August 28, 2012
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***Warning-ish now that this is a long review because I apparently loved this book and have a lot of reasons - condensing didn't work***
Everyone at Grand Lake High knows not to ask Chelsea King that question. Chelsea King can't, and never has been able to, keep a secret. All of that's about to change, though.
The last secret that she told not only helped turn her into an outcast, it nearly got someone killed.
Chelsea needs to keep her mouth shut for once. She's taking a vow of silence because no one wants to hear what she has to say anyway and she needs to keep from hurting anyone else. Through it she may learn who her real friends - even if they're someone new - are and maybe even a little about herself.
If staying silent when she knew a juicy secret seemed impossible, Chelsea will now have to see if she can keep her vow when she feels the need to speak up for much different reasons.
Speechless, from the author of Saving June, has an incredibly enticing premise, even better there is then a novel that not only fulfills the promise created by that premise but then goes above and beyond it.
Chelsea King is not, immediately, a very likable character, she isn't someone you can see being friends with, either. She admits right from the first page that she's been sharing everyone's secrets since kindergarten. When we meet Chelsea in the present, she's friends with the her grade's Queen Bee Kristen (even if it's not an equal friendship) and getting very drunk at a party at her house.
Chelsea not being a clear-cut good character not only makes the story work, it makes it work incredibly well. Her growth from page one of Speechless all the way until the last word, makes this book one amazing page turner. it also makes it powerful, emotional and one you really can't miss.
The vow of silence that Chelsea takes, isn't immediately to understand how she's been acting better, to see how she's been making others feel. That's all too altruistic for how the beginning of her vow seems. Yes, she feels bad for what happened, but mixed in with the guilt is some selfishness - that no one cares anyway.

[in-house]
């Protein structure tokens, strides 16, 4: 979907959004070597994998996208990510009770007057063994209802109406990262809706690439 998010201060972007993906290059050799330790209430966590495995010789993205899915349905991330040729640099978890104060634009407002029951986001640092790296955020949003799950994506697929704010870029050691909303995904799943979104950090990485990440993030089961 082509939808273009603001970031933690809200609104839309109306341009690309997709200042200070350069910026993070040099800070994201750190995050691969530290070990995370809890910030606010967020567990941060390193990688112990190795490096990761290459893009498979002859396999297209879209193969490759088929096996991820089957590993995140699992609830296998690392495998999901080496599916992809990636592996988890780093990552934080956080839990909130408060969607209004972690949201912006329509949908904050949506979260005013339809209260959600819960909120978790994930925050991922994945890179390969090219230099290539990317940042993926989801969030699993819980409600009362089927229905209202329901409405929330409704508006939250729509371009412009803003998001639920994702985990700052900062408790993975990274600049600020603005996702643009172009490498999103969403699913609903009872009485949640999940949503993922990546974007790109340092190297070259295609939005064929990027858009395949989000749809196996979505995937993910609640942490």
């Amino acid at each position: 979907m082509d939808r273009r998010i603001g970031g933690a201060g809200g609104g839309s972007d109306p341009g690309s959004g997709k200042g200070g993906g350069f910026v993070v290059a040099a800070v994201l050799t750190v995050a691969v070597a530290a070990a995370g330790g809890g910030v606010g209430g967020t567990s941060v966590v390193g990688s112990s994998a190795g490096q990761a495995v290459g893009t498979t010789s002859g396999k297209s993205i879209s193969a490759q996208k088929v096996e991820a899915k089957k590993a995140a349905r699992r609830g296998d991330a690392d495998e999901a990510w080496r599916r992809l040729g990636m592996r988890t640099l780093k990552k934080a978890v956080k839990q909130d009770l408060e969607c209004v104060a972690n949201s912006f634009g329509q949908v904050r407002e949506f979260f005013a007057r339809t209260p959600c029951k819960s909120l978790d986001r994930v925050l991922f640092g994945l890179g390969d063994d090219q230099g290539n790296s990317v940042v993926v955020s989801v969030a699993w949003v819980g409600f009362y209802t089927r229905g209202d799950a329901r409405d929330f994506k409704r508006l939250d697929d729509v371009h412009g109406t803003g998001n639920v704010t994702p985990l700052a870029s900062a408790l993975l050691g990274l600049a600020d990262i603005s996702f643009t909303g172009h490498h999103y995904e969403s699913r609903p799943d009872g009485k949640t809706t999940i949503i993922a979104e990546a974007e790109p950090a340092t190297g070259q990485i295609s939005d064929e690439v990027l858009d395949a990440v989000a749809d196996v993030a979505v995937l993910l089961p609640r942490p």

Hannah Harrington does an incredible job portraying Chelsea's feelings even without allowing her to speak. Yes, she does write some but that still allows her fewer words than speaking would. Her progression isn't immediate - she still isn't completely likable for a while - but it's better that way. It feels realistic. Chelsea's characterization is pretty near perfect. We see, through, little things how, in her friendship with Kristen, Chelsea had allowed herself to be subverted.
"[Kristen] got all pissed when I wrote about frosted lipstick being a fashion, "Don't," since she loves it, and then told me someone wears gold shimmery eye shadow isn't one to talk. I still don't understand what's wrong with gold eye shadow, but I threw it out anyway." pg 82I may have been one of the few not to have a crush on Jake in Saving June (nothing wrong, I just didn't), but I'm a little bit in love with - and have a crush on - almost every non-jerky boy in Speechless. So, it's obvious that Hannah Harrington knows how to write her male characters. And a wide range of them as well. They were well written, had distinct personalities, interacted well together as well as with the other characters and the more central male characters' progressed nicely over the book.
The other, main, female character was to the book just what her character was for Chelsea. She was bright and bubbly and felt like life and fresh air. The book wasn't troubled, but at times the characters and what they were experiencing was and she felt like she kept them . . . up.
Speechless is not at all a preachy book. It's not a PSA. It's not in your face and it doesn't beat you over the head with a message - but it absolutely has one. That it uses a main character, Chelsea, who starts off shallow, unlikable, drunk, unable to keep secrets and indifferent to how her actions effect others is why it works so well.
As Chelsea begins to see it - through her vow of silence, through her friends --old and new -- so do readers.
(The only thing I could take anything off for was that Chelsea felt older than a sophomore. She seemed more like a junior or senior to me in the beginning.)
Get ready to read this sometime when you can be speechless - both because of its greatness and because you'll connect so well with Chelsea that talking will feel strange.
thank you to HarlequinTEEN and Edelweiss for my egalley of this title for review